LAKE CITY, Minn. (FOX 47) -- Attorneys for the Lake City officials sued by a fired library administrator are now going to attempt to recover some of the costs of the lengthy legal battle. But the fight over legal costs comes as the lawyer for fired library Sheryl V. Mooers said he will appeal.
"Her chances of prevailing on appeal are very very very slim," said Julie Fleming-Wolfe of St. Paul, the attorney representing Mayor Jerry Dunbar, City Council member Mark Spence, and others. "The judge made the correct decision on the merits of the case."
Fleming-Wolfe and attorney Peter Sandberg, representing City Attorney Karen England, are pressing motions to try to recover certain legal costs, such as the cost of taking depositions and filing fees in the lengthy litigation. Fleming-Wolfe estimates it will total between five and ten thousand dollars.
Meantime, the attorney for the fired Lake City library administrator said Monday he will soon file an appeal of a district court judge's ruling dismissing "with prejudice" Mooers' lawsuit against the City of Lake City, its mayor, two council members, and others. Philip Villaume of Bloomington said he will ask the Minnesota Court of Appeals to reverse Judge Terrence Walters' ruling in Mooers' employment termination damage claim.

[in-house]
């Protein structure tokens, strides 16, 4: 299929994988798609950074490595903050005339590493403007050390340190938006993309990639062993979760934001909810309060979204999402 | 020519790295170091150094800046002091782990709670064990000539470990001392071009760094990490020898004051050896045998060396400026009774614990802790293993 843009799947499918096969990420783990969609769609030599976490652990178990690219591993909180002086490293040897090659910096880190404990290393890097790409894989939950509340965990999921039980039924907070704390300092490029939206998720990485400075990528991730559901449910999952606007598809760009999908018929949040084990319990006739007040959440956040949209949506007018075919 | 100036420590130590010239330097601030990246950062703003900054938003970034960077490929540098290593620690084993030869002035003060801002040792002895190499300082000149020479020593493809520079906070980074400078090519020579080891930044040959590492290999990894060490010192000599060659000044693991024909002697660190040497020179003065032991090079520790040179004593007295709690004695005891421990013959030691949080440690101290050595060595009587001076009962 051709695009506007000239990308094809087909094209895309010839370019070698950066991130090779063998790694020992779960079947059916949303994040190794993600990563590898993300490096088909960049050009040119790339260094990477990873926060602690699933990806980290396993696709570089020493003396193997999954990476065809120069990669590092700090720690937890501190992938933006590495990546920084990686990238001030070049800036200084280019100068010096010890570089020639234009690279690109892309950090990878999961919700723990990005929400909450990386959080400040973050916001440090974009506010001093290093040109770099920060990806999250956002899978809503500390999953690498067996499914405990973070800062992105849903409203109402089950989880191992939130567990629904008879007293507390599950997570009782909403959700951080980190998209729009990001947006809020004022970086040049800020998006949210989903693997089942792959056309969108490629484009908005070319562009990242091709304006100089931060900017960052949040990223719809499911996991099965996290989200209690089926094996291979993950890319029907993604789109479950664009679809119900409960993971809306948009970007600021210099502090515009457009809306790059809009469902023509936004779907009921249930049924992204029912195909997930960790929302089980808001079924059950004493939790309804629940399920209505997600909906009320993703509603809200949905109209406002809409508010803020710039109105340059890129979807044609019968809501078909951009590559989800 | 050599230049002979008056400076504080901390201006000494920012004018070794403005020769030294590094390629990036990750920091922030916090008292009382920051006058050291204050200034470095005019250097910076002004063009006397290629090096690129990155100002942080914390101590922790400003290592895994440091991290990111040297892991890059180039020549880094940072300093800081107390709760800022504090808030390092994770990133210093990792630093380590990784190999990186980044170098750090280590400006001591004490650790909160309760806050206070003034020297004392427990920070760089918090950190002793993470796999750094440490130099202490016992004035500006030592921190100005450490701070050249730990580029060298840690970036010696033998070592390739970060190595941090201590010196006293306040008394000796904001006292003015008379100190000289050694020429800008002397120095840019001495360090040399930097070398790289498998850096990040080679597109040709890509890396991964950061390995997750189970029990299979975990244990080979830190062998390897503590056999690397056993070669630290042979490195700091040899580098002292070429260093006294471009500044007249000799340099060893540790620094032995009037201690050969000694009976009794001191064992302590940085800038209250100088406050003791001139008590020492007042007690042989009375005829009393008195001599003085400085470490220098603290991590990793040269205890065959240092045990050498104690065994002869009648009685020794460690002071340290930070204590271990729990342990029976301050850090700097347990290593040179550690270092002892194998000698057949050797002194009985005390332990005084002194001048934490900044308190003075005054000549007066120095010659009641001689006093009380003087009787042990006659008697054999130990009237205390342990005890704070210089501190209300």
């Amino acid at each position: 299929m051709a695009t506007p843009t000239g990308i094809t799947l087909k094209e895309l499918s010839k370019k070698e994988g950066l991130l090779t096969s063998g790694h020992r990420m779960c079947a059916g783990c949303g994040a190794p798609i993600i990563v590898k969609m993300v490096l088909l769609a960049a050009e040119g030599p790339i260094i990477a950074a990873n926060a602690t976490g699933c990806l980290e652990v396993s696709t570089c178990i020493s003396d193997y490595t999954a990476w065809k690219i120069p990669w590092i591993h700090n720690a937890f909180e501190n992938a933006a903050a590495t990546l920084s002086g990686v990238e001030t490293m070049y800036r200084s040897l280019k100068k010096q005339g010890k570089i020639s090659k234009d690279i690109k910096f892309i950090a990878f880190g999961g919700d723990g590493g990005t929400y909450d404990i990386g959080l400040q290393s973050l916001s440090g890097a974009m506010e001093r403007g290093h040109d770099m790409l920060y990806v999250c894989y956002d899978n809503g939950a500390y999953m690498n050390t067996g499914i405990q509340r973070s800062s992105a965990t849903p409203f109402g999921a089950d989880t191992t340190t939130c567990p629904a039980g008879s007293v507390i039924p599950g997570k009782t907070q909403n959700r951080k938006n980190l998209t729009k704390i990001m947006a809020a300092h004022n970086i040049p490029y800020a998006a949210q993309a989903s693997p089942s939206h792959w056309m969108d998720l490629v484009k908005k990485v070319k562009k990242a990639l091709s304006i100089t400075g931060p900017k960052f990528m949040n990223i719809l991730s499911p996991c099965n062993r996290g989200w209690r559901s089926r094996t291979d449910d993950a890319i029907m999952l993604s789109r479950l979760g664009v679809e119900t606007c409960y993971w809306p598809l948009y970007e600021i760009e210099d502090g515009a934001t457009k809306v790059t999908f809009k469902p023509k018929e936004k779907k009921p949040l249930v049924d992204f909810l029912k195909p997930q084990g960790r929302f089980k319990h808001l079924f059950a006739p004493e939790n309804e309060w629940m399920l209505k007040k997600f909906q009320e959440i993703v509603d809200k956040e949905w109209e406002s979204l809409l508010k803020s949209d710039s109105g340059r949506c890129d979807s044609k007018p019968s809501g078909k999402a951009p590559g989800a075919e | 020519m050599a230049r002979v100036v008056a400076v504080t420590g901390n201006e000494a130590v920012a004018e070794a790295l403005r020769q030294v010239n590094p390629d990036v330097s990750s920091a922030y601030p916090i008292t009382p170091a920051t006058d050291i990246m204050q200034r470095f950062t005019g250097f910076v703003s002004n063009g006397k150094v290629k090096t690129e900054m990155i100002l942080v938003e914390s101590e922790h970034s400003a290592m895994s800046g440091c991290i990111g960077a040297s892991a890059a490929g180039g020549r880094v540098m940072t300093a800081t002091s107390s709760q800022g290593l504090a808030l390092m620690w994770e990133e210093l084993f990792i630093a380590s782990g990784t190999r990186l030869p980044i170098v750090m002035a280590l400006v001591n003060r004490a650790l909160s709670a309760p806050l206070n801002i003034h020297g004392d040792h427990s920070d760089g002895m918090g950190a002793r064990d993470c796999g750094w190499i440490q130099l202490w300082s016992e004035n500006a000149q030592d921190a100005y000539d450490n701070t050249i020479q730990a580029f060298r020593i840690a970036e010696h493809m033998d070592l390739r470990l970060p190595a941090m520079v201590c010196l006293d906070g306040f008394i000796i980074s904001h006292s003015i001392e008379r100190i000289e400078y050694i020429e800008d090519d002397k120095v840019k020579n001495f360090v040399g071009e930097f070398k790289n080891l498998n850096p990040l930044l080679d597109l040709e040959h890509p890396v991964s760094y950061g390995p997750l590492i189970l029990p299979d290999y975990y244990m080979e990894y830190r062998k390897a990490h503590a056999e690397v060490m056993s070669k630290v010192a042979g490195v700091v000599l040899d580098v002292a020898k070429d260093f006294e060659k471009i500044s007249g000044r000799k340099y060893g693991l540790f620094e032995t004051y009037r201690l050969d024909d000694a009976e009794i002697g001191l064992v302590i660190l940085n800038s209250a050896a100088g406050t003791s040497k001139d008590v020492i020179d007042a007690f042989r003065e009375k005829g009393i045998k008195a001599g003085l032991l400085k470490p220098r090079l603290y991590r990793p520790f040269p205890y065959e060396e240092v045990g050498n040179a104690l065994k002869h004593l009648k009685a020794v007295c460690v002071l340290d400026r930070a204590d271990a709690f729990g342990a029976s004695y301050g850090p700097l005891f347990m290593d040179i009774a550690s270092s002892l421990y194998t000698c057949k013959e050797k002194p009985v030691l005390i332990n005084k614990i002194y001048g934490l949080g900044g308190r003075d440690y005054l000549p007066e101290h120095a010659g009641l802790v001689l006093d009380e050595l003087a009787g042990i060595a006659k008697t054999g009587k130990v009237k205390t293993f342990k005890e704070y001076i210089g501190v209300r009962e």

Mayor Jerry Dunbar declined to comment on the ruling in the suit brought by fired library administrator Sherry Mooers alleging sexual harassment, breach of contract, retaliation and defamation other than to note that it was "reviewed by Judge Walters and dismissed in its entirety."
Mooers began work as the Lake City Library Administrator on August 16, 2010, and according to her legal complaint, was suspended from her job by the City Council on January 31, 2012, with a hand-delivered notice, and then escorted off the library premises by a city police officer.
In the now-dismissed suit, an attorney for Mooers had drafted a complaint accusing Mayor Dunbar of making unwanted sexual advances toward Ms. Mooers with personal actions, phone calls and email messages. The former library administrator had contended that when she attempted to improve the work performance of one of the library staff, Diane Spence, that her husband Lake City council member Mark Spence retaliated. Before Mooers was hired, Diane Spence had also applied for the position.
The district court case file shows that Judge Walters dismissed the suit "with prejudice" on October 8. One way to describe this is that a civil matter which is "dismissed with prejudice" is over forever, a final judgment barring the plaintiff from bringing any other lawsuit based on the claim. Villaume will try to reverse Judge Walters' ruling, but if the Minnesota Court of Appeals declines to hear the case, that would effectively be the end of things.
Judge Walters has scheduled a motion hearing in the Mooers case for November 18 to hear from the attorneys of the prevailing Lake City officials.
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